When Carli Lloyd completed her hat-trick in the FIFA Women’s World Cup™ Final after 16 minutes, it was not destiny. When she stood in front of the football world to collect her FIFA Women's World Player of the Year award, it was not fate; it all came from hard, unparalleled work.
Among the people she thanked in her victory speech was a name many would be forgiven for not knowing: James Galanis. His name may be unrecognisable, but his influence and mentorship with Lloyd is most important when trying to understand the No10’s charge to becoming one of the greats in the women’s game. FIFA.com sat down with the man from Melbourne’s suburbs to learn how he created a star.
FIFA.com: When did you start training and mentoring Carli Lloyd?
James Galanis: When Carli was 16 years old she was playing for a club called Medford Strikers. I happened to be working at the same club and with the goalkeeper in Carli’s team, and I watched Carli play for a couple of years. I saw a player with great skill and savviness without the ball, but she really didn’t have the right habits on the field – she worked hard when she felt like working hard. Her father approached me four years later while I was putting some training gear in my car. He said, “My daughter needs you.” I said, “Who’s your daughter?” He said, “Carli Lloyd.” I said, “I remember her from back in the day.” Her father then told me she was on the U-21 team and got cut and she was going to quit completely at the end of the college season, but it turned out someone got hurt, and she had been re-invited back in. He thought with my reputation I could reignite everything in her, because she had her mind set on quitting after her college season. Two weeks later, she gave me a call and we set up an evaluation.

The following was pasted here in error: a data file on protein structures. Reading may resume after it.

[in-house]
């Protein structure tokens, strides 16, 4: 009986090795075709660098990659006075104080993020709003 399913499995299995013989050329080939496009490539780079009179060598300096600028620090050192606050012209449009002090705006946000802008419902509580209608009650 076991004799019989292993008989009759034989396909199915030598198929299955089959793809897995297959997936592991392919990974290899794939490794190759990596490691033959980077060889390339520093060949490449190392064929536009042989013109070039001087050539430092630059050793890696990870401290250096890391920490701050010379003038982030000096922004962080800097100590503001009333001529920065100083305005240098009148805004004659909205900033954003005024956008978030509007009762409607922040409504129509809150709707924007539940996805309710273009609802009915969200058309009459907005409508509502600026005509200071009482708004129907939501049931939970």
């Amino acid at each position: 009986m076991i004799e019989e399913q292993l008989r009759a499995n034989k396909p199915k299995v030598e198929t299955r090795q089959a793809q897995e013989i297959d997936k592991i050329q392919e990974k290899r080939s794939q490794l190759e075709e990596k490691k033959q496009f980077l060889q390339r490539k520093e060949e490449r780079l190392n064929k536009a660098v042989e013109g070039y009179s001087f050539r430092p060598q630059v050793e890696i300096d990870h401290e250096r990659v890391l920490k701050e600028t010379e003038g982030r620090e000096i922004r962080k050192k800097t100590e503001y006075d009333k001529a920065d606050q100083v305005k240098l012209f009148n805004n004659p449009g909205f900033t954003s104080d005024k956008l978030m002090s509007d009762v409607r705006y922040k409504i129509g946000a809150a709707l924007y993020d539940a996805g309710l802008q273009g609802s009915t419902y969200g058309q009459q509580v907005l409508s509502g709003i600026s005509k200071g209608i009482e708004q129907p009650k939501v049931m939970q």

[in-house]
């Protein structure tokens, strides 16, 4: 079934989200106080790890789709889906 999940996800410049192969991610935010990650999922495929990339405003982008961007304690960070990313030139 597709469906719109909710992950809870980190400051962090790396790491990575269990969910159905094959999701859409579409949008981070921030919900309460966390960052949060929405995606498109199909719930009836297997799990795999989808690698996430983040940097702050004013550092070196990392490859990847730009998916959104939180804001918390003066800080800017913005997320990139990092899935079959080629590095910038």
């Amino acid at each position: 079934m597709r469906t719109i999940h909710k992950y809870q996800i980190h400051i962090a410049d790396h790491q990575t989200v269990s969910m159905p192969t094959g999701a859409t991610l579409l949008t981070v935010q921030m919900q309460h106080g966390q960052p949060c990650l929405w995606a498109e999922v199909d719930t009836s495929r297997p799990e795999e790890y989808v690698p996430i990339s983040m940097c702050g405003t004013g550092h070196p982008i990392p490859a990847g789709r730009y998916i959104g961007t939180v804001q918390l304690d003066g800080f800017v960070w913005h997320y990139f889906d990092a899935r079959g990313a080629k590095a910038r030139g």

How did you know she was going to become one of the best players on the planet at some stage?
I met her at the soccer field where she grew up playing and did a skill evaluation and discovered a player that had good skill but was obviously very unfit. I basically discovered a player that really didn’t know how a professional thinks. Based on what I remember from her off-the-ball movement, I knew she was skilled, and I knew that she had a street savvy. She knew what to do without the ball, and she was real crafty. I knew that if I could get her physically fit and fix her mind, teach her how a professional thinks, turn her into a fierce competitor, instil some discipline in her, I could have an amazing soccer player here.
What did you do specifically to guide her through that mental process?
I sat her down and explained that there were five pillars in order to be a champion player: Technical skills, tactical awareness, physical power, mental toughness and character. I told her she had the first two, but if we can grab her weaknesses and turn them into strengths, she could go on and be the best player in the world. I told her that back then and she didn’t believe me. In fact, nobody did, not even my wife believed me! She was a sponge, she was just looking for someone to guide her.
What convinced you, even when everyone was telling you that you were crazy, that she would become a star?
She was this athlete that was a sponge and willing to do anything. I explained the changes she needed to make in her personal life, and she made them right away. I told her it had to be her priority: forget about family, forget about friends, forget about boyfriend, forget about everything, they’ve got to come second. If you really want to do this, it’s got to be No1. She said, “I’m in.” We trained six hours a day, three hours in the morning, and three hours at night. Never once did she look disinterested or look like she was bored. She’d go home and prepare herself for the next day. I knew within a month she was buying into everything, and that’s what convinced me.